The heart has four valves – the aortic, mitral, pulmonary and tricuspid. They are essentially thin pieces of tissue much like a butterfly's wing. Their job is to keep the blood flowing in one direction through the heart and lungs.
When the valves malfunction they can cause:
Regurgitation (leaking valves): The valve does not close properly causing the blood to flow backward through the valve. This creates inefficiencies, resulting in progressive dilation of the chambers of the heart.
Stenosis (narrowing of the heart valve): The valve opening becomes narrowed, limiting blood flow which mandates the heart must pump blood with increased force. This results in progressive thickening and loss of flexibility and endurance of the heart muscle.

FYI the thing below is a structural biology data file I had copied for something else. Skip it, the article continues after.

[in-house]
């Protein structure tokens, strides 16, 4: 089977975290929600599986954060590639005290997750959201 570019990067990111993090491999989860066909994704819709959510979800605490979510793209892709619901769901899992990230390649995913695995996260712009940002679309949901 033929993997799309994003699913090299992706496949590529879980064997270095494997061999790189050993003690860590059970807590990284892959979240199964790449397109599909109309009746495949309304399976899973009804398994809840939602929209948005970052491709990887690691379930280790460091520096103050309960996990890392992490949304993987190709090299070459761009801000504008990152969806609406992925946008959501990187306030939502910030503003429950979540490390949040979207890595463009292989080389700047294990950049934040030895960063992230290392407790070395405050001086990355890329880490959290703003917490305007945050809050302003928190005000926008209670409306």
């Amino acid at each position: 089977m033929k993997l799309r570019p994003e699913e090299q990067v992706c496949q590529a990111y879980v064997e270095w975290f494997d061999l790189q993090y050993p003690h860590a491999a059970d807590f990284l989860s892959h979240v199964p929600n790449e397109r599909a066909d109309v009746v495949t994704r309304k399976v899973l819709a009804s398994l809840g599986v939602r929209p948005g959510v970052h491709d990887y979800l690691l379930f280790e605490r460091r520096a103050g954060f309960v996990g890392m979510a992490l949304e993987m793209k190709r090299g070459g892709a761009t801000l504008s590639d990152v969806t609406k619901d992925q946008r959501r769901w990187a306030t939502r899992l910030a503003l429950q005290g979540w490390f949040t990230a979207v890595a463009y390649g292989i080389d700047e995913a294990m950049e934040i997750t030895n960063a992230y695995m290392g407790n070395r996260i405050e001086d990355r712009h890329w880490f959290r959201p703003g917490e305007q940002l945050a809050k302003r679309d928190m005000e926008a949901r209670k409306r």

Many people with heart valve disease have no symptoms early in the disease process. Fatigue and lack of energy are two of the most common early symptoms, along with irregularities of the heart beat which many people describe as "palpitations."
Symptoms of Heart Valve Disease can include:
- Chest discomfort or pressure when active
- Chest pain
- Loss of consciousness
- Shortness of breath
- Swelling of legs/fluid retention
Diagnosis of Heart Valve Disease
Tests used to diagnose heart valve disease may include:
- Chest X-Ray
- Transthoracic Echocardiogram (TTE)
- Transesophageal Echocardiogram (TEE)
- Cardiac Catherization
Many people live long and healthy lives without ever knowing they have a mild valve problem. In most patients, medications will correct or relieve the valve disease. In symptomatic patients and those with severe disease a heart valve repair or replacement may be necessary.